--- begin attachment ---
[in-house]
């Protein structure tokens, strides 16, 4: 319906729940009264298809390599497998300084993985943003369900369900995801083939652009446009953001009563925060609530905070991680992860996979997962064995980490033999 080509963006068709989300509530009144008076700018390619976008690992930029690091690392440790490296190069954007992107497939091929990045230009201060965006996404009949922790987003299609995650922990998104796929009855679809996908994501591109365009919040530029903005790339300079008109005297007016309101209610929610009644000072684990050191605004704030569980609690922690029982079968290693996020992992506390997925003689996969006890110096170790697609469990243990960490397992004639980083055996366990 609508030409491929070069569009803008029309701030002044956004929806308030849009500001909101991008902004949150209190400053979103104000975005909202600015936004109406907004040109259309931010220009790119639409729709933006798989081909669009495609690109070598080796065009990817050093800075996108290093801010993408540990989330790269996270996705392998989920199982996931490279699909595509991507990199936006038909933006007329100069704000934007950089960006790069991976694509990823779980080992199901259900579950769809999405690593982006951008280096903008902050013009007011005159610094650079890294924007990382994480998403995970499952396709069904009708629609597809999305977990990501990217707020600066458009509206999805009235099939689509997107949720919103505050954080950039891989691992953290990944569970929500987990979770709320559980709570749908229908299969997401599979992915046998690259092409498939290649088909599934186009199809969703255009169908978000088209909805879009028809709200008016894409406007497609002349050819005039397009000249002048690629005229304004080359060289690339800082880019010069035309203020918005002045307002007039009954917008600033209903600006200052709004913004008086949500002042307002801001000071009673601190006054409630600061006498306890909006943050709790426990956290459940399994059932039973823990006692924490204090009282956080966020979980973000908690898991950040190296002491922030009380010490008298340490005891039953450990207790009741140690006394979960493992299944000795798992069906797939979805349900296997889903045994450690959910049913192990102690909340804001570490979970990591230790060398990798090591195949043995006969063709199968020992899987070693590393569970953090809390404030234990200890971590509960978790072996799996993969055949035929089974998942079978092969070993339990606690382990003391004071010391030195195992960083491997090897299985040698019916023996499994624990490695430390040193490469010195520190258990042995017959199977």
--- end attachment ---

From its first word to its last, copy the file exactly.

[in-house]
């Protein structure tokens, strides 16, 4: 319906729940009264298809390599497998300084993985943003369900369900995801083939652009446009953001009563925060609530905070991680992860996979997962064995980490033999 080509963006068709989300509530009144008076700018390619976008690992930029690091690392440790490296190069954007992107497939091929990045230009201060965006996404009949922790987003299609995650922990998104796929009855679809996908994501591109365009919040530029903005790339300079008109005297007016309101209610929610009644000072684990050191605004704030569980609690922690029982079968290693996020992992506390997925003689996969006890110096170790697609469990243990960490397992004639980083055996366990 609508030409491929070069569009803008029309701030002044956004929806308030849009500001909101991008902004949150209190400053979103104000975005909202600015936004109406907004040109259309931010220009790119639409729709933006798989081909669009495609690109070598080796065009990817050093800075996108290093801010993408540990989330790269996270996705392998989920199982996931490279699909595509991507990199936006038909933006007329100069704000934007950089960006790069991976694509990823779980080992199901259900579950769809999405690593982006951008280096903008902050013009007011005159610094650079890294924007990382994480998403995970499952396709069904009708629609597809999305977990990501990217707020600066458009509206999805009235099939689509997107949720919103505050954080950039891989691992953290990944569970929500987990979770709320559980709570749908229908299969997401599979992915046998690259092409498939290649088909599934186009199809969703255009169908978000088209909805879009028809709200008016894409406007497609002349050819005039397009000249002048690629005229304004080359060289690339800082880019010069035309203020918005002045307002007039009954917008600033209903600006200052709004913004008086949500002042307002801001000071009673601190006054409630600061006498306890909006943050709790426990956290459940399994059932039973823990006692924490204090009282956080966020979980973000908690898991950040190296002491922030009380010490008298340490005891039953450990207790009741140690006394979960493992299944000795798992069906797939979805349900296997889903045994450690959910049913192990102690909340804001570490979970990591230790060398990798090591195949043995006969063709199968020992899987070693590393569970953090809390404030234990200890971590509960978790072996799996993969055949035929089974998942079978092969070993339990606690382990003391004071010391030195195992960083491997090897299985040698019916023996499994624990490695430390040193490469010195520190258990042995017959199977």